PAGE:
Without the carrot and incredible riches provided by the Champions League – once its participation was extended to 3 and then 4 clubs in England post 2001 – clubs were far less commercially driven and so success was far more tangible for its on-field achievements. By Christmas clubs invariably knew whether they have any chance of winning the league – but unless you were amongst one of maybe two or three times – the lure of winning the FA Cup could take precedence by the time the 3rd round weekend comes around in early January. There was little tangible difference between finishing 4th and 16th in the old Division 1.
Participation in the Champions League is of far greater financial importance than winning the FA Cup – there is perhaps even a case for extending that to Europa League qualification too. From a purely financial perspective there is simply no comparison:
|FA Cup Winners||£1.8m|
|Champions League Group Stage||£12m|
|Europa League Group Stage||£2.2m|
It’s got much harder to win
From looking at the winners of the FA Cup since 1991 and then comparing this to the same time period prior to 1991 you all see a huge difference in the pedigree of its winner.
|Number of Different Winner||Median Average League Place Finish of FA Cup Winner||Number of Winners that Finished in 1-4 in League||Number of Winners Finishing 11th or Lower|
It is also worth noting that three winners in the earlier period were second division teams (Sunderland 1973, Southampton 1976 and West Ham 1980).
If you consider that since 1992 we have only finished in the top 3 on three occasions (2016, 2017, 2018) and that in the latter two occasions we were beaten in a semi-final by a team who would finish above us then perhaps the most obvious reason why we haven’t won the FA Cup has been that sadly the bar has risen and we are still not quite good enough.
That is perhaps a ‘get out’ for 30 years of failure in the competition and it is still beyond belief that clubs such as Millwall, Stoke, Southampton, West Ham, Watford and Middlesbrough have all enjoyed a grand day out at Wembley (or Cardiff between 2000 and 2007).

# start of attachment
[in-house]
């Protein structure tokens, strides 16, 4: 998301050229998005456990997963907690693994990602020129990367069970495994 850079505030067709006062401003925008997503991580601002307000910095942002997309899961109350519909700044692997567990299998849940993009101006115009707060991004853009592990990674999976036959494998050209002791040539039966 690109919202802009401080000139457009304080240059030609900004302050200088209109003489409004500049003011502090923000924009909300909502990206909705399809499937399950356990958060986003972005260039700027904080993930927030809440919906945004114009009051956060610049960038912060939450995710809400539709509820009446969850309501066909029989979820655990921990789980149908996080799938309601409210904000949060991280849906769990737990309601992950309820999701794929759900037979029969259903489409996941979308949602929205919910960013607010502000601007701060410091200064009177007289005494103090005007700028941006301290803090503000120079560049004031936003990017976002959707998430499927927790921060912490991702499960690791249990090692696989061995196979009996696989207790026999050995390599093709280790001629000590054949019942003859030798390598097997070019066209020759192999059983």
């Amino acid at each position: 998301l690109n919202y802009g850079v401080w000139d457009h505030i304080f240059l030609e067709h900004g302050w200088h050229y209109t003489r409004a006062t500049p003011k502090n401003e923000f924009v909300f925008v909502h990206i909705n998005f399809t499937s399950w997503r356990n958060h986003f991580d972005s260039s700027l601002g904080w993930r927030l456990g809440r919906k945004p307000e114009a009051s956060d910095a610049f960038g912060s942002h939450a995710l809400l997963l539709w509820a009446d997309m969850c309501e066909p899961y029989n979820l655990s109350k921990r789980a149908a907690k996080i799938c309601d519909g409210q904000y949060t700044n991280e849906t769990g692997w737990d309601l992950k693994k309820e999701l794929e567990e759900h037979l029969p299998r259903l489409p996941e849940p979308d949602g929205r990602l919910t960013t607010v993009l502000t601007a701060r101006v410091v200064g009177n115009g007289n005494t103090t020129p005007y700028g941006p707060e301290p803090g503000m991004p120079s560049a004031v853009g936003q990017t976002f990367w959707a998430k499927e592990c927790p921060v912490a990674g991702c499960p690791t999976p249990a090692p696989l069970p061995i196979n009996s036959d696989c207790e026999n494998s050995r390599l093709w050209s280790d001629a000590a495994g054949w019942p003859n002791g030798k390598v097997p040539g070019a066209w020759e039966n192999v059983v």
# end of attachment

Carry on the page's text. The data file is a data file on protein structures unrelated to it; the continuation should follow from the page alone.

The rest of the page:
The table below summarises Spurs’ progress in each FA Cup Competition since 1991.
|Year||Round||Team who knocked us out||Score|
The Ingredients needed to reach an FA Cup Final
I have identified what is I think is required to actually get to a Cup Final:
- LUCK OF THE DRAW
The role of random luck is often ignored in an age of micro-analysis and as such it is almost impossible to quantify exactly how significant luck is. The FA Cup’s very concept is based on the randomness of balls being drawn from a bag. Clearly avoiding the better teams can be very beneficial as can being drawn at home.
It shouldn’t be forgotten that our last successful FA Cup run in 1991 saw us drawn against four lower league opponents in Rounds 3-6 before playing Arsenal in the Semi-Final who admittedly were the champions elect that season. However, to play Nottingham Forest in the final (they had finished 1 place higher than us in 9th that season) was kinder than it could have been.
Looking through Winners and Runners Up progress since then is littered with good fortune – for example Man Utd’s run to the 2016 Final included no away games against PL opponents, none of the other ‘big 6’ teams, and three ties against lower league opponents before beating Everton and then Crystal Palace in the Semi-Final and Final.
Equally Cardiff (2008) and Millwall (2004) reached the Final as 2nd tier clubs but hadn’t been drawn against any Premier League teams all competition.
- RANDOM IN-GAME LUCK
Much like the point above random luck plays a crucial part. Unlike a league campaign where luck and randomness can even out over a 38-game campaign one bad decision or the spin of the ball is crucial in a knock out competition. I have identified some of the more obvious examples below. On each occasion there is no way of telling whether the incident in question would have resulted in a different outcome:
- Anderton not awarded penalty v Arsenal in 1993 SF at 0-0
- Not awarded penalty v Newcastle for clear handball in 1999 SF at 0-0
- Michael Dawson slipping on the shoddy Wembley turf v Portsmouth in 2010 SF at 0-0.
Injuries can come at bad times. In recent years Kane’s injury sustained in Jan 2019, and Son’s international duty meant neither were available at Crystal Palace in 2019 (perhaps they wouldn’t have been selected anyway?).
- BE ABLE TO BEAT THE BEST TEAMS IN ONE-OFF GAMES
You are more than likely going to meet one of the established other top 5 sides on route to a final. Since beating Liverpool in 6th round in 1995 we have lost all 15 ties against:
Man U x4 – 1997 (Round 3), 2008 (4), 2009 (4), 2018 (SF)
Chelsea x4 – 2002 (6), 2007 (6), 2012 (SF), 2017 (SF)
Arsenal x2 – 2001 (SF), 2014 (3)
Newcastle x3 – 1999 (SF), 2000 (3), 2005 (6)
Everton x2 – 1995 (SF), 2021 (5)
Additionally, we have lost our only ties against other fellow PL teams:
Crystal Palace x2 – 2016 (5), 2019 (4)
Portsmouth – 2010 (SF)
Man City – 2004 (4)
Nottingham F – 1995 (5)
Barnsley – 1998 (4)
Norwich City – 2020 (5)
Since that Liverpool victory we have won only 16/41 FA Cup ties against fellow Premier League teams. The most impressive was perhaps the 2-0 5th round replay victory against Leeds in 1999. Aside from the win at West Ham (6th Round 2001) and Leicester (3R 2016) the other 13 victories have come against teams we finished comfortably above at the end of that season: